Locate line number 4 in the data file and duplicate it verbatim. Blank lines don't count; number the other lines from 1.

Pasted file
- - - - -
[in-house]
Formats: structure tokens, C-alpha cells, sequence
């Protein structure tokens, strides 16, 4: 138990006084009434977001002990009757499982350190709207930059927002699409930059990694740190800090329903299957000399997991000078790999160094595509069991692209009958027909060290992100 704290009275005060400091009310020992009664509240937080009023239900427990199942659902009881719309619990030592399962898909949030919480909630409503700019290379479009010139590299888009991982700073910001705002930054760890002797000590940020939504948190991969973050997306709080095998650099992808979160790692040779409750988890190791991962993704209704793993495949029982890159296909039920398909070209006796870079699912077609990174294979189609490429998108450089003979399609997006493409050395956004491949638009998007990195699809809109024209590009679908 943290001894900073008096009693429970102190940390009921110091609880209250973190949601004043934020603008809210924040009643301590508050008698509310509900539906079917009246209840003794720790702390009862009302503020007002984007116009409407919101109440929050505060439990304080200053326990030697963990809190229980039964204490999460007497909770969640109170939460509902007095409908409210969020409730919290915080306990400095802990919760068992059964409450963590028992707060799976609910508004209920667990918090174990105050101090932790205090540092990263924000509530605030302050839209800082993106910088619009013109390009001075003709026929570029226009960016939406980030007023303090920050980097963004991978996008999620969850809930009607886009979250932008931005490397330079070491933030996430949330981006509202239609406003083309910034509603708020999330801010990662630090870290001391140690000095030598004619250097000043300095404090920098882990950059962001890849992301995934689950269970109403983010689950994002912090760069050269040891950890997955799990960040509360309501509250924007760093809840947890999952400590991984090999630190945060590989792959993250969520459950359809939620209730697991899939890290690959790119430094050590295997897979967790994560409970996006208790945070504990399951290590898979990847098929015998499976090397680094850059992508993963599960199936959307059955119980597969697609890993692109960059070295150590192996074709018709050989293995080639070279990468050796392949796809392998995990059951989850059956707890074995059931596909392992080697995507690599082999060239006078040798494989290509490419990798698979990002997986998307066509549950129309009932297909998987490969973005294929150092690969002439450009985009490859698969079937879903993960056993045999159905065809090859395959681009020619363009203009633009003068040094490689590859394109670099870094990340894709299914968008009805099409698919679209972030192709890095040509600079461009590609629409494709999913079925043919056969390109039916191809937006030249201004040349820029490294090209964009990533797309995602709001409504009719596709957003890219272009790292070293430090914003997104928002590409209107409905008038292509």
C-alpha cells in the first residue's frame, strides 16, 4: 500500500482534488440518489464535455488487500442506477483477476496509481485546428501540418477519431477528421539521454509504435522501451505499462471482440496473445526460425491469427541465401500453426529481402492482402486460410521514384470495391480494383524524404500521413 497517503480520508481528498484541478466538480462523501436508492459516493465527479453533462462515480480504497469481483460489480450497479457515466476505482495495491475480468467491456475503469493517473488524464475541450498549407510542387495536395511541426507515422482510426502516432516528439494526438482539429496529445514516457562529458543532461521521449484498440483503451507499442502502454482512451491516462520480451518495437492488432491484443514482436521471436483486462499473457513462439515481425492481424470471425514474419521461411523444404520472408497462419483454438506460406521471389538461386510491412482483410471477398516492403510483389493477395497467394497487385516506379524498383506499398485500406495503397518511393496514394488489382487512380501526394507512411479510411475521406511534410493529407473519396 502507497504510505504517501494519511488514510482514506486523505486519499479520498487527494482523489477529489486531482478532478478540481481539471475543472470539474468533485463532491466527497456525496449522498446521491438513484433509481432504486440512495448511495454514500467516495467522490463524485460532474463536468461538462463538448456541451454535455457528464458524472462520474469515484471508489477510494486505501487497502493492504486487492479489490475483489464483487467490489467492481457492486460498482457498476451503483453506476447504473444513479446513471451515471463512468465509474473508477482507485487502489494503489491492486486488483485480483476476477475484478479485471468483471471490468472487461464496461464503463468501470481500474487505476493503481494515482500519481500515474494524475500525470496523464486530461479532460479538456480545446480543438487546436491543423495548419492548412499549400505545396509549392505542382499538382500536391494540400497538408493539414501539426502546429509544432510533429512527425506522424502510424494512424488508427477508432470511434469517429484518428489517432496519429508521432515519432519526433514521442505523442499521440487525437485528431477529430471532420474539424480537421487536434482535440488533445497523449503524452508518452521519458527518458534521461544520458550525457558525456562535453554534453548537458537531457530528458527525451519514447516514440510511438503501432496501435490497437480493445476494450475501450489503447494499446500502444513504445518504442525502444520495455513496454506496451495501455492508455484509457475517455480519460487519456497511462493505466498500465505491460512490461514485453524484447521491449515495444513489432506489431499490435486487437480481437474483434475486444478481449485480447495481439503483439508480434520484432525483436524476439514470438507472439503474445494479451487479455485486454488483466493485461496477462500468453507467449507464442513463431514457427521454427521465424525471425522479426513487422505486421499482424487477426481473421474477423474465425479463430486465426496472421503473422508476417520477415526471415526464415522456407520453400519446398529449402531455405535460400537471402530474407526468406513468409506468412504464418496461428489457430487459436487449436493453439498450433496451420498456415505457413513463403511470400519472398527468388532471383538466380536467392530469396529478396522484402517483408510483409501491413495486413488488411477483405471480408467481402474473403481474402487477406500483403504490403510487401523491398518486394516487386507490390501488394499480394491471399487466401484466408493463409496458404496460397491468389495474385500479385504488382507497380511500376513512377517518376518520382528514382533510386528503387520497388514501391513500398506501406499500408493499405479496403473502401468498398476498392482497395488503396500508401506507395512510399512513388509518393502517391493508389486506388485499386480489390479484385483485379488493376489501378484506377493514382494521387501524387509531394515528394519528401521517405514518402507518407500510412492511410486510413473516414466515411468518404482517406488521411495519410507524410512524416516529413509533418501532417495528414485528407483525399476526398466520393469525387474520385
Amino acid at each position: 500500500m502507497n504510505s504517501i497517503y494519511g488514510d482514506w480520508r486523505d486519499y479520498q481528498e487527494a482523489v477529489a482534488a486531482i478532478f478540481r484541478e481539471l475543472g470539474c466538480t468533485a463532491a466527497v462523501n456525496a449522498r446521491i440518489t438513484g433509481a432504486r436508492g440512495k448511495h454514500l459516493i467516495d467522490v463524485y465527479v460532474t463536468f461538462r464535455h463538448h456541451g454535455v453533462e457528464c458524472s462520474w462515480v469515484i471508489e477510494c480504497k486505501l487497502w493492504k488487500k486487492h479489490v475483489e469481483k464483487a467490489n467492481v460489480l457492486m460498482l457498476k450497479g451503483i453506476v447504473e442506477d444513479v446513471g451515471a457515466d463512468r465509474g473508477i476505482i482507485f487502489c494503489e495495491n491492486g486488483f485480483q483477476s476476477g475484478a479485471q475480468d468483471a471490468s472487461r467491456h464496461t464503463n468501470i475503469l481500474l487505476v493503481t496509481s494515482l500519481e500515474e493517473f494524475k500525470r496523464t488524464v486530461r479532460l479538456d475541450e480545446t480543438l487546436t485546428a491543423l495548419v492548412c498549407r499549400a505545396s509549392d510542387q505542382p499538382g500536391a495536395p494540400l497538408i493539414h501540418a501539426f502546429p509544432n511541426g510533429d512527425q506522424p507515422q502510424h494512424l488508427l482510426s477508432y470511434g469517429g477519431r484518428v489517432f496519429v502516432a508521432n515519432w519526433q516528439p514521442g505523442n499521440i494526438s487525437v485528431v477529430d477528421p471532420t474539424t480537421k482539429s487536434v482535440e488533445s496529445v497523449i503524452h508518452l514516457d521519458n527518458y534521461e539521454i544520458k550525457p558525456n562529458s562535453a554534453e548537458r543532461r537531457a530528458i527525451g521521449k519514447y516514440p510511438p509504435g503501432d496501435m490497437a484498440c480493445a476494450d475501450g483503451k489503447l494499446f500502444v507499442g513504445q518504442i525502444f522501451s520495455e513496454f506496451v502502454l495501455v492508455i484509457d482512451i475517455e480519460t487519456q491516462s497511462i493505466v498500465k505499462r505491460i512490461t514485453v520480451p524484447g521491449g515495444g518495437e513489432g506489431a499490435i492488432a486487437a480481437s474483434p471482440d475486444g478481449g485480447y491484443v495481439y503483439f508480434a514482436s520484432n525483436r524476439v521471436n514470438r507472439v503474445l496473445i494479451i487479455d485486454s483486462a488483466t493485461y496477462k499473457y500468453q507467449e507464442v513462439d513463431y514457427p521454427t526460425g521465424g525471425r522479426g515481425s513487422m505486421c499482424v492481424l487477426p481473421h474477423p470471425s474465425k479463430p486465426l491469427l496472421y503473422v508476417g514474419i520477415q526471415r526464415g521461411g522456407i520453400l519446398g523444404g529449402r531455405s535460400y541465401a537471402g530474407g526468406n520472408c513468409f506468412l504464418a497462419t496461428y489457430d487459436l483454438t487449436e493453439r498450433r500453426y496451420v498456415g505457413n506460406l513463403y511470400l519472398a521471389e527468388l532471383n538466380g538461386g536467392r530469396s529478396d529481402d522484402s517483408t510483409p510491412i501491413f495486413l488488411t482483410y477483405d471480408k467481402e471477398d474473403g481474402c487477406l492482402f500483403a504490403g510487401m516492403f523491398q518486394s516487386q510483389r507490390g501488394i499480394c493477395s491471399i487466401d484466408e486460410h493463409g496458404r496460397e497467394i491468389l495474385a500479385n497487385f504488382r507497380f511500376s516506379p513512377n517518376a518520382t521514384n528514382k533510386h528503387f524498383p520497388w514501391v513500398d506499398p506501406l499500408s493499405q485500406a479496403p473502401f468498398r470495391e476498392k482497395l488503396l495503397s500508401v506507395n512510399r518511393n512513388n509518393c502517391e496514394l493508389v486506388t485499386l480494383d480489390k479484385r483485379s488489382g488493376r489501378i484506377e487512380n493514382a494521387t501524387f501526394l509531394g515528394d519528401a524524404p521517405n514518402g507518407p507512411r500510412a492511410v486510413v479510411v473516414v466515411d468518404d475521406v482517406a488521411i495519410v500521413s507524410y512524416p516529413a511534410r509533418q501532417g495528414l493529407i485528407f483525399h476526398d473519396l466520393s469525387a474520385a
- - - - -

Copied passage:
C-alpha cells in the first residue's frame, strides 16, 4: 500500500482534488440518489464535455488487500442506477483477476496509481485546428501540418477519431477528421539521454509504435522501451505499462471482440496473445526460425491469427541465401500453426529481402492482402486460410521514384470495391480494383524524404500521413 497517503480520508481528498484541478466538480462523501436508492459516493465527479453533462462515480480504497469481483460489480450497479457515466476505482495495491475480468467491456475503469493517473488524464475541450498549407510542387495536395511541426507515422482510426502516432516528439494526438482539429496529445514516457562529458543532461521521449484498440483503451507499442502502454482512451491516462520480451518495437492488432491484443514482436521471436483486462499473457513462439515481425492481424470471425514474419521461411523444404520472408497462419483454438506460406521471389538461386510491412482483410471477398516492403510483389493477395497467394497487385516506379524498383506499398485500406495503397518511393496514394488489382487512380501526394507512411479510411475521406511534410493529407473519396 502507497504510505504517501494519511488514510482514506486523505486519499479520498487527494482523489477529489486531482478532478478540481481539471475543472470539474468533485463532491466527497456525496449522498446521491438513484433509481432504486440512495448511495454514500467516495467522490463524485460532474463536468461538462463538448456541451454535455457528464458524472462520474469515484471508489477510494486505501487497502493492504486487492479489490475483489464483487467490489467492481457492486460498482457498476451503483453506476447504473444513479446513471451515471463512468465509474473508477482507485487502489494503489491492486486488483485480483476476477475484478479485471468483471471490468472487461464496461464503463468501470481500474487505476493503481494515482500519481500515474494524475500525470496523464486530461479532460479538456480545446480543438487546436491543423495548419492548412499549400505545396509549392505542382499538382500536391494540400497538408493539414501539426502546429509544432510533429512527425506522424502510424494512424488508427477508432470511434469517429484518428489517432496519429508521432515519432519526433514521442505523442499521440487525437485528431477529430471532420474539424480537421487536434482535440488533445497523449503524452508518452521519458527518458534521461544520458550525457558525456562535453554534453548537458537531457530528458527525451519514447516514440510511438503501432496501435490497437480493445476494450475501450489503447494499446500502444513504445518504442525502444520495455513496454506496451495501455492508455484509457475517455480519460487519456497511462493505466498500465505491460512490461514485453524484447521491449515495444513489432506489431499490435486487437480481437474483434475486444478481449485480447495481439503483439508480434520484432525483436524476439514470438507472439503474445494479451487479455485486454488483466493485461496477462500468453507467449507464442513463431514457427521454427521465424525471425522479426513487422505486421499482424487477426481473421474477423474465425479463430486465426496472421503473422508476417520477415526471415526464415522456407520453400519446398529449402531455405535460400537471402530474407526468406513468409506468412504464418496461428489457430487459436487449436493453439498450433496451420498456415505457413513463403511470400519472398527468388532471383538466380536467392530469396529478396522484402517483408510483409501491413495486413488488411477483405471480408467481402474473403481474402487477406500483403504490403510487401523491398518486394516487386507490390501488394499480394491471399487466401484466408493463409496458404496460397491468389495474385500479385504488382507497380511500376513512377517518376518520382528514382533510386528503387520497388514501391513500398506501406499500408493499405479496403473502401468498398476498392482497395488503396500508401506507395512510399512513388509518393502517391493508389486506388485499386480489390479484385483485379488493376489501378484506377493514382494521387501524387509531394515528394519528401521517405514518402507518407500510412492511410486510413473516414466515411468518404482517406488521411495519410507524410512524416516529413509533418501532417495528414485528407483525399476526398466520393469525387474520385